Tax changes for landlords

Tax changes for landlords

The previous Chancellor George Osborne decided that buy-to-let landlords were distorting the property market, making it more difficult for first time buyers. Therefore he introduced several changes to make buy-to-lets less attractive. We thought it would be useful to clients to share some of the ways in which we are advising. A recent legal challenge to the validity of these tax changes has just failed in the Courts – so we are now sure that these changes will come in.

The changes are

  • An additional 3% Stamp Duty Land Tax (“SDLT”) on second homes in addition to the normal SDLT paid on residential properties. This includes acquisitions by joint owners when only one has an existing property.
  • Abolishing the tax relief of a notional 10% of rent for wear and tear in calculating the profits of furnished letting.
  • Higher rate tax relief will be gradually withdrawn on interest paid on mortgages. This will give some clients a tax liability when they have no profit. E.g. if you earn £50,000 per annum and own a property rented for £15,000 then if your expenses were £3,000 and mortgage interest £12,000 then currently you pay no tax whereas you will when the rules change.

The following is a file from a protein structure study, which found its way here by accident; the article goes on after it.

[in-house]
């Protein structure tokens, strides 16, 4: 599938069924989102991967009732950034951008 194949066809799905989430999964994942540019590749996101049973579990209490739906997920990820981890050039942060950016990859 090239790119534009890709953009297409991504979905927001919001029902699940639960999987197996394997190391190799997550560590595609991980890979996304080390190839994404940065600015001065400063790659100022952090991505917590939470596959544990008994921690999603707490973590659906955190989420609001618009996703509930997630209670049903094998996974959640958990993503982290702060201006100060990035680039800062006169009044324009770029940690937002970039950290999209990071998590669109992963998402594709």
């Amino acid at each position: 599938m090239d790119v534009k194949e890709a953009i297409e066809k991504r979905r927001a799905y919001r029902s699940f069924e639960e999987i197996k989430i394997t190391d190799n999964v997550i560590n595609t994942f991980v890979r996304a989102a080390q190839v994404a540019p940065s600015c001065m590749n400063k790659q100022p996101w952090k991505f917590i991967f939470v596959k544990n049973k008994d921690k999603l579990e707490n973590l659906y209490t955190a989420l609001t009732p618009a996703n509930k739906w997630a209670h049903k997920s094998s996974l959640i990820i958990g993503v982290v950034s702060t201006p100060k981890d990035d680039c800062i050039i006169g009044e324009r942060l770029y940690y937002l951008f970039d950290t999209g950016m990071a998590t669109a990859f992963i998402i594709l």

There are some specific transactions which are caught by the new rules which are surprising as they are not connected to the buy-to-let market.

SDLT issues

We had a client who wanted to buy a property for £350,000 with her son to live in so that she would own 10% and he would own 90%. This has been a common arrangement to make first time buying easier for an adult child but providing the parent with some comfort that the child cannot squander the money by borrowing against the property. However she has her own home already and under the new regime the additional rate was due on the whole purchase price of the property £1,050. In the end she decided to pay the additional tax. However she could have structured it so she made a loan of £35,000 for a fixed short period – e.g. three months. He then had a choice to repay the loan or if he was unable to do so then he could transfer 10% of the property to her without any SDLT – provided the value remains below the de minimis limit of £40,000.

We also believe that couples planning to marry who already own property need to think carefully about whether they might look to buy another property and the possible SDLT consequences. If one spouse’s property is going to be sold to fund the purchase of a joint home and the others will be retained to rent – then there could be less SDLT if those transactions are carried out before the wedding rather than after.

Income tax issues

Looking at the income tax changes we already have clients who are looking to sell one or two properties from a portfolio to pay off mortgages and so eliminate the interest which will no longer fully qualify for tax relief. It also minimises financial risk to fluctuating property values.